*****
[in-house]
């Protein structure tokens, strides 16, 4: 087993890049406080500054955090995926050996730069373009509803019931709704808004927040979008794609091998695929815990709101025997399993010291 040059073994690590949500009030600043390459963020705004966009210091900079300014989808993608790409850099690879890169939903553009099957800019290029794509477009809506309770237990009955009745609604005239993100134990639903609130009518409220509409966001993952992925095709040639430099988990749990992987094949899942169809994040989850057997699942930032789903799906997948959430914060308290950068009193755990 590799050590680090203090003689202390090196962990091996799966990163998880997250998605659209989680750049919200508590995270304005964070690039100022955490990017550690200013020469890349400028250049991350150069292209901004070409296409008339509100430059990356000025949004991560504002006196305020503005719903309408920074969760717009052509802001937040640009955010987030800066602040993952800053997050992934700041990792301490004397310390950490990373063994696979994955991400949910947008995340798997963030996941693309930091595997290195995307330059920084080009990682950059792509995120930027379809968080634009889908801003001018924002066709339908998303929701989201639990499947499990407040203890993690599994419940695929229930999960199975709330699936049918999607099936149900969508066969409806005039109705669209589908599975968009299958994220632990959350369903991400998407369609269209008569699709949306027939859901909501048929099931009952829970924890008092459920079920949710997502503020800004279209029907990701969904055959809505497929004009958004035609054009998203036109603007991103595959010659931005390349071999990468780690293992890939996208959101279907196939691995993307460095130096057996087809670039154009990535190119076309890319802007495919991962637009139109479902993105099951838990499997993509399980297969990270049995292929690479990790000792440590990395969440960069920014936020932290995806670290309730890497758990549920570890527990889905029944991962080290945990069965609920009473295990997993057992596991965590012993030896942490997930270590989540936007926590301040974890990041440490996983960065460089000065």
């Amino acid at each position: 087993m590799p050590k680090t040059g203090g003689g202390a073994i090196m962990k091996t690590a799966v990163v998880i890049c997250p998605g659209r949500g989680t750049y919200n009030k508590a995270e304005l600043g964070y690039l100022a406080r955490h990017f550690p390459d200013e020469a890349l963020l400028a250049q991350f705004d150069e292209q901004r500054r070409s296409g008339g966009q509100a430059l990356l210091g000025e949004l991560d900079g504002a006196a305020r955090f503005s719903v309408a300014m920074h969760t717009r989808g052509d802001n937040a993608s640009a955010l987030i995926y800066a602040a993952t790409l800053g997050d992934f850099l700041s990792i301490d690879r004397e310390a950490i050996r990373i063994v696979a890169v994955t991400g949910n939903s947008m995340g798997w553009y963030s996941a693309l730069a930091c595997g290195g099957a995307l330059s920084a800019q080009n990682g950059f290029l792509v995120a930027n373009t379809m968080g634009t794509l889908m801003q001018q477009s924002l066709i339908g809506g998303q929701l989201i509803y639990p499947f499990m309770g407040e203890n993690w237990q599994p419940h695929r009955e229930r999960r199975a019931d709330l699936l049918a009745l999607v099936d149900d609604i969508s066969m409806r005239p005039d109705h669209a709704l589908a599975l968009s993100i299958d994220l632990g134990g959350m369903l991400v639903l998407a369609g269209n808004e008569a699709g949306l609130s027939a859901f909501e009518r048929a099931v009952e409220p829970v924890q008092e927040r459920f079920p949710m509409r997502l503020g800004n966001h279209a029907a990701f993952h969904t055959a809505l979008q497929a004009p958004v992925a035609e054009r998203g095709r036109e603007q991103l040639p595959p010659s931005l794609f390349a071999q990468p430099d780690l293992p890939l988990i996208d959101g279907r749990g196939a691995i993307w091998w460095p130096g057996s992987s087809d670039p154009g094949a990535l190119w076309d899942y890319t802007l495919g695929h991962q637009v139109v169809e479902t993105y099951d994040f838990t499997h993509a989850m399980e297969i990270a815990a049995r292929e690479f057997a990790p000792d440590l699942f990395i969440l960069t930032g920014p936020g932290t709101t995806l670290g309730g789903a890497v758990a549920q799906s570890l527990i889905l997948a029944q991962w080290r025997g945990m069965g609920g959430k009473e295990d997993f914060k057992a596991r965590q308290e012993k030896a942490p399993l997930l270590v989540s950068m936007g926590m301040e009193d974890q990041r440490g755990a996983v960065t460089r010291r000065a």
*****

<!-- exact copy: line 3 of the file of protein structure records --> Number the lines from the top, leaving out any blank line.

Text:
């Amino acid at each position: 087993m590799p050590k680090t040059g203090g003689g202390a073994i090196m962990k091996t690590a799966v990163v998880i890049c997250p998605g659209r949500g989680t750049y919200n009030k508590a995270e304005l600043g964070y690039l100022a406080r955490h990017f550690p390459d200013e020469a890349l963020l400028a250049q991350f705004d150069e292209q901004r500054r070409s296409g008339g966009q509100a430059l990356l210091g000025e949004l991560d900079g504002a006196a305020r955090f503005s719903v309408a300014m920074h969760t717009r989808g052509d802001n937040a993608s640009a955010l987030i995926y800066a602040a993952t790409l800053g997050d992934f850099l700041s990792i301490d690879r004397e310390a950490i050996r990373i063994v696979a890169v994955t991400g949910n939903s947008m995340g798997w553009y963030s996941a693309l730069a930091c595997g290195g099957a995307l330059s920084a800019q080009n990682g950059f290029l792509v995120a930027n373009t379809m968080g634009t794509l889908m801003q001018q477009s924002l066709i339908g809506g998303q929701l989201i509803y639990p499947f499990m309770g407040e203890n993690w237990q599994p419940h695929r009955e229930r999960r199975a019931d709330l699936l049918a009745l999607v099936d149900d609604i969508s066969m409806r005239p005039d109705h669209a709704l589908a599975l968009s993100i299958d994220l632990g134990g959350m369903l991400v639903l998407a369609g269209n808004e008569a699709g949306l609130s027939a859901f909501e009518r048929a099931v009952e409220p829970v924890q008092e927040r459920f079920p949710m509409r997502l503020g800004n966001h279209a029907a990701f993952h969904t055959a809505l979008q497929a004009p958004v992925a035609e054009r998203g095709r036109e603007q991103l040639p595959p010659s931005l794609f390349a071999q990468p430099d780690l293992p890939l988990i996208d959101g279907r749990g196939a691995i993307w091998w460095p130096g057996s992987s087809d670039p154009g094949a990535l190119w076309d899942y890319t802007l495919g695929h991962q637009v139109v169809e479902t993105y099951d994040f838990t499997h993509a989850m399980e297969i990270a815990a049995r292929e690479f057997a990790p000792d440590l699942f990395i969440l960069t930032g920014p936020g932290t709101t995806l670290g309730g789903a890497v758990a549920q799906s570890l527990i889905l997948a029944q991962w080290r025997g945990m069965g609920g959430k009473e295990d997993f914060k057992a596991r965590q308290e012993k030896a942490p399993l997930l270590v989540s950068m936007g926590m301040e009193d974890q990041r440490g755990a996983v960065t460089r010291r000065a």